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Ten Neglected Classics of Philosophy$
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Eric Schliesser

Print publication date: 2016

Print ISBN-13: 9780199928903

Published to Oxford Scholarship Online: October 2016

DOI: 10.1093/acprof:oso/9780199928903.001.0001

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Jane Addams’s “Women and Public Housekeeping”

Jane Addams’s “Women and Public Housekeeping”

Chapter:
(p.148) Chapter 6 Jane Addams’s “Women and Public Housekeeping”
Source:
Ten Neglected Classics of Philosophy
Author(s):

Sally Haslanger

Publisher:
Oxford University Press
DOI:10.1093/acprof:oso/9780199928903.003.0006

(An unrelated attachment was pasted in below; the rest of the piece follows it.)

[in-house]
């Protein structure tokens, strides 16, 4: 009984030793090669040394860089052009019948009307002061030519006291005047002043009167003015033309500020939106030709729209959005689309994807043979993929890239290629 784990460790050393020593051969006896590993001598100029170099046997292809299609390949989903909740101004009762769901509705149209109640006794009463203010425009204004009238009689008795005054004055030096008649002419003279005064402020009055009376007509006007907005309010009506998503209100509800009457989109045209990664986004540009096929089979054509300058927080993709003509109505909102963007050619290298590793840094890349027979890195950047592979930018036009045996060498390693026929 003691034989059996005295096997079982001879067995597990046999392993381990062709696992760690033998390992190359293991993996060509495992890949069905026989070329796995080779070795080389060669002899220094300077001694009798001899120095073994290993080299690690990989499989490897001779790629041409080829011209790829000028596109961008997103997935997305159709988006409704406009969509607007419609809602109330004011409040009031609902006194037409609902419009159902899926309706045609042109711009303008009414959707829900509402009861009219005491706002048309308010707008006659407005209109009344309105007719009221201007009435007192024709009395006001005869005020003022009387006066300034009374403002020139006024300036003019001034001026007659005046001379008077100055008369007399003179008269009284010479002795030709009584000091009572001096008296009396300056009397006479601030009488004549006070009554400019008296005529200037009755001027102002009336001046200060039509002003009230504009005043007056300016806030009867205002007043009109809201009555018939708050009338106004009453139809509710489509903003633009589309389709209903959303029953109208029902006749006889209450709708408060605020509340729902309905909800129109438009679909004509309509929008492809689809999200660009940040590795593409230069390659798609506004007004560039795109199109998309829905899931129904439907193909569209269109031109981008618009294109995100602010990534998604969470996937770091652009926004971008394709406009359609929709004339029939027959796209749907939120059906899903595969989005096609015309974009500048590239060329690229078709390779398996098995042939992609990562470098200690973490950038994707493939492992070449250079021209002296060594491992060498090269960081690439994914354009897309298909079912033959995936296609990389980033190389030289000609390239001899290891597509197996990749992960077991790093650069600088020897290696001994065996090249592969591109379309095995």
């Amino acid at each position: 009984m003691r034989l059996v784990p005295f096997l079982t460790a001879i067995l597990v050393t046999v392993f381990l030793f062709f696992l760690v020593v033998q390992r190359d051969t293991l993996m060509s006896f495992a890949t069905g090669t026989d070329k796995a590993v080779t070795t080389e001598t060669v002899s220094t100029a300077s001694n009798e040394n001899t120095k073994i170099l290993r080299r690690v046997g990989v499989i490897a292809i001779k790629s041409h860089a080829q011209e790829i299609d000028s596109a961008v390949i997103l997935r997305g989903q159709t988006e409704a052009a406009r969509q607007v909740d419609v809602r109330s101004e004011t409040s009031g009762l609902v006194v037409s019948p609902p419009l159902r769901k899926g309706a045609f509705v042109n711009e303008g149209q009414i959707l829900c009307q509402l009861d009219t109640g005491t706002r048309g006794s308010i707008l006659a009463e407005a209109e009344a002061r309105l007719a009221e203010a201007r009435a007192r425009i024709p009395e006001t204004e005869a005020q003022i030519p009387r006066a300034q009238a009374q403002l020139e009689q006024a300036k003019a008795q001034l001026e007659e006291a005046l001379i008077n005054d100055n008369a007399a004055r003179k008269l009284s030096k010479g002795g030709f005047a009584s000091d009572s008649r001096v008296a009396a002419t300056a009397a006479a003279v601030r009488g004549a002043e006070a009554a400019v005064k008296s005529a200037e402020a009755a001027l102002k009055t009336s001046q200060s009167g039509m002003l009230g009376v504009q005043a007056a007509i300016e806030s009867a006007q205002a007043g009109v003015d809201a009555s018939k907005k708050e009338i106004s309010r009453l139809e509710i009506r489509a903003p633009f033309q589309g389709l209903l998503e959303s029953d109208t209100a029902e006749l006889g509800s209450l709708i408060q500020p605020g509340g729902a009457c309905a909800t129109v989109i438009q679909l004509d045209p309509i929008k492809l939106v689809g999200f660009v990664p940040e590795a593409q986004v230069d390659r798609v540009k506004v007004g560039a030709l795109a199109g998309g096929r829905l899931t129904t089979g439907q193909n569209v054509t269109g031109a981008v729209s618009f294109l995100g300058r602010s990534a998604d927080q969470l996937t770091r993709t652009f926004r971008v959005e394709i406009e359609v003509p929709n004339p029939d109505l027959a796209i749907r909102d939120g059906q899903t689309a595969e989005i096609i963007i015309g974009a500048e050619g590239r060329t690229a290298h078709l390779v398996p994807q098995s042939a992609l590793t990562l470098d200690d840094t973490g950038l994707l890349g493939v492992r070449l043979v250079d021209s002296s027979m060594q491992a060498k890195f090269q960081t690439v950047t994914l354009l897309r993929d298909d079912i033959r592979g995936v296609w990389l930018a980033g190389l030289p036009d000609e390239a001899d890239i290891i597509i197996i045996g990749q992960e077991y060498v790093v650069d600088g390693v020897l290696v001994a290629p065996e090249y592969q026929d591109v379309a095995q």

Jane Addams’ broadside, “Women and Public Housekeeping” (1910), argues that household tasks keeping women out of the public realm also provide knowledge that would make them excellent city leaders. This is an early example of feminist epistemology that provides a social critique that tackles gender bias and also challenges assumptions about where to find excellent philosophy (in part due to its very form as a broadside, reflecting the need for women to keep their non-housework efforts brief). Addams’ work is also an example of philosophy that might help advance women in politics, since it states men’s military conception of government should give way to public housekeeping. Finally, Addams challenges the public/private distinction that has burdened political philosophy and leads to gendered concepts of work and labor that don’t serve communities well. Civic housekeeping must learn from private housekeeping, and in turn such municipal participation would enrich women’s lives.

Keywords:   Jane Addams, women in politics, gender bias, gendered concepts, labor, feminist epistemology

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